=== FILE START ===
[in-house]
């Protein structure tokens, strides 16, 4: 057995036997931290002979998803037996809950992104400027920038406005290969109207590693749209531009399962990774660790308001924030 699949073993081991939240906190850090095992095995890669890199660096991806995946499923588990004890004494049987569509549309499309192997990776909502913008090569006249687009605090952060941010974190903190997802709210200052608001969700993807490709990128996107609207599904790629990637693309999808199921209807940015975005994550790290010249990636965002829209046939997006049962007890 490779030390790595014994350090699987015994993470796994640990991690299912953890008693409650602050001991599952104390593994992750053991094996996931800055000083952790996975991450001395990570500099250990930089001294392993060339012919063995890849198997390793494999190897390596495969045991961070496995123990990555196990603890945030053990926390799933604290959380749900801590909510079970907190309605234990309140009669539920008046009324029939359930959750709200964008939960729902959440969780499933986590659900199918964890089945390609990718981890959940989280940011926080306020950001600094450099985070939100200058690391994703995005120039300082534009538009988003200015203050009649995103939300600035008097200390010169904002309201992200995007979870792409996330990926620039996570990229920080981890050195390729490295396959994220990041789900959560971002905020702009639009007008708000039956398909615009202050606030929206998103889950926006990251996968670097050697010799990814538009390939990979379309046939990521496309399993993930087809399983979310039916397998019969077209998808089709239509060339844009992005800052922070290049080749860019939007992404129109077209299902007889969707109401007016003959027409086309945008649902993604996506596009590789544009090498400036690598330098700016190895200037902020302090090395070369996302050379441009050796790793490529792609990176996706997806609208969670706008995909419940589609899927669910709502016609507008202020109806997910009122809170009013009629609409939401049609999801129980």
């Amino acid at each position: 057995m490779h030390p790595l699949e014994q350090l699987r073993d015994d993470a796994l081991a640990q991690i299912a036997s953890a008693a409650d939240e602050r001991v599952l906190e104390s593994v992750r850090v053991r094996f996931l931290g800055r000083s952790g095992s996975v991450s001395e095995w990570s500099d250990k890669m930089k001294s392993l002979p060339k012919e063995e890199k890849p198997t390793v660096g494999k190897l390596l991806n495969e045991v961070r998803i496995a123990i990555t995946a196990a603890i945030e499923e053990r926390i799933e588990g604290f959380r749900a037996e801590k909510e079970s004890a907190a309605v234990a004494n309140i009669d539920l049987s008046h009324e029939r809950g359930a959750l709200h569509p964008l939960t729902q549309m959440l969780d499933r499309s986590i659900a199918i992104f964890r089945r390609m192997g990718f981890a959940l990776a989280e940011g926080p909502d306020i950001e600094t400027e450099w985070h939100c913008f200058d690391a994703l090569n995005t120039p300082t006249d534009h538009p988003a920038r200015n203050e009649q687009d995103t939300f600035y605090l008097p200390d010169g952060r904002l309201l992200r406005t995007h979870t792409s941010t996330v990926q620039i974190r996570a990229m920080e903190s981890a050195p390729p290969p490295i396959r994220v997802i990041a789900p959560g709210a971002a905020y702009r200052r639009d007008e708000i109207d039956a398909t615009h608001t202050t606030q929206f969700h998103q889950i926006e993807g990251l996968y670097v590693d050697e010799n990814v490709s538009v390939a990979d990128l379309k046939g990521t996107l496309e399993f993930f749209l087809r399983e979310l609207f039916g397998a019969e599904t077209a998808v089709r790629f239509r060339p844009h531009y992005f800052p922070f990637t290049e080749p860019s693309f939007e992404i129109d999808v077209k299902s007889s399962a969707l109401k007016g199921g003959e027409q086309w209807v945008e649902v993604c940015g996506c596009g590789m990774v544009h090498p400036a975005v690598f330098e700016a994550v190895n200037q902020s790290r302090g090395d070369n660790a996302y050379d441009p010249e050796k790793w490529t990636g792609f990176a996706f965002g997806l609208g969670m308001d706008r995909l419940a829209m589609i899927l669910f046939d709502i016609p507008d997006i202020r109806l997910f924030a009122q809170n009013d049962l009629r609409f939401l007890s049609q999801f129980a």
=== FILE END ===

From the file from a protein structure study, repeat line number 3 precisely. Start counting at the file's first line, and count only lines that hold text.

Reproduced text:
């Amino acid at each position: 057995m490779h030390p790595l699949e014994q350090l699987r073993d015994d993470a796994l081991a640990q991690i299912a036997s953890a008693a409650d939240e602050r001991v599952l906190e104390s593994v992750r850090v053991r094996f996931l931290g800055r000083s952790g095992s996975v991450s001395e095995w990570s500099d250990k890669m930089k001294s392993l002979p060339k012919e063995e890199k890849p198997t390793v660096g494999k190897l390596l991806n495969e045991v961070r998803i496995a123990i990555t995946a196990a603890i945030e499923e053990r926390i799933e588990g604290f959380r749900a037996e801590k909510e079970s004890a907190a309605v234990a004494n309140i009669d539920l049987s008046h009324e029939r809950g359930a959750l709200h569509p964008l939960t729902q549309m959440l969780d499933r499309s986590i659900a199918i992104f964890r089945r390609m192997g990718f981890a959940l990776a989280e940011g926080p909502d306020i950001e600094t400027e450099w985070h939100c913008f200058d690391a994703l090569n995005t120039p300082t006249d534009h538009p988003a920038r200015n203050e009649q687009d995103t939300f600035y605090l008097p200390d010169g952060r904002l309201l992200r406005t995007h979870t792409s941010t996330v990926q620039i974190r996570a990229m920080e903190s981890a050195p390729p290969p490295i396959r994220v997802i990041a789900p959560g709210a971002a905020y702009r200052r639009d007008e708000i109207d039956a398909t615009h608001t202050t606030q929206f969700h998103q889950i926006e993807g990251l996968y670097v590693d050697e010799n990814v490709s538009v390939a990979d990128l379309k046939g990521t996107l496309e399993f993930f749209l087809r399983e979310l609207f039916g397998a019969e599904t077209a998808v089709r790629f239509r060339p844009h531009y992005f800052p922070f990637t290049e080749p860019s693309f939007e992404i129109d999808v077209k299902s007889s399962a969707l109401k007016g199921g003959e027409q086309w209807v945008e649902v993604c940015g996506c596009g590789m990774v544009h090498p400036a975005v690598f330098e700016a994550v190895n200037q902020s790290r302090g090395d070369n660790a996302y050379d441009p010249e050796k790793w490529t990636g792609f990176a996706f965002g997806l609208g969670m308001d706008r995909l419940a829209m589609i899927l669910f046939d709502i016609p507008d997006i202020r109806l997910f924030a009122q809170n009013d049962l009629r609409f939401l007890s049609q999801f129980a």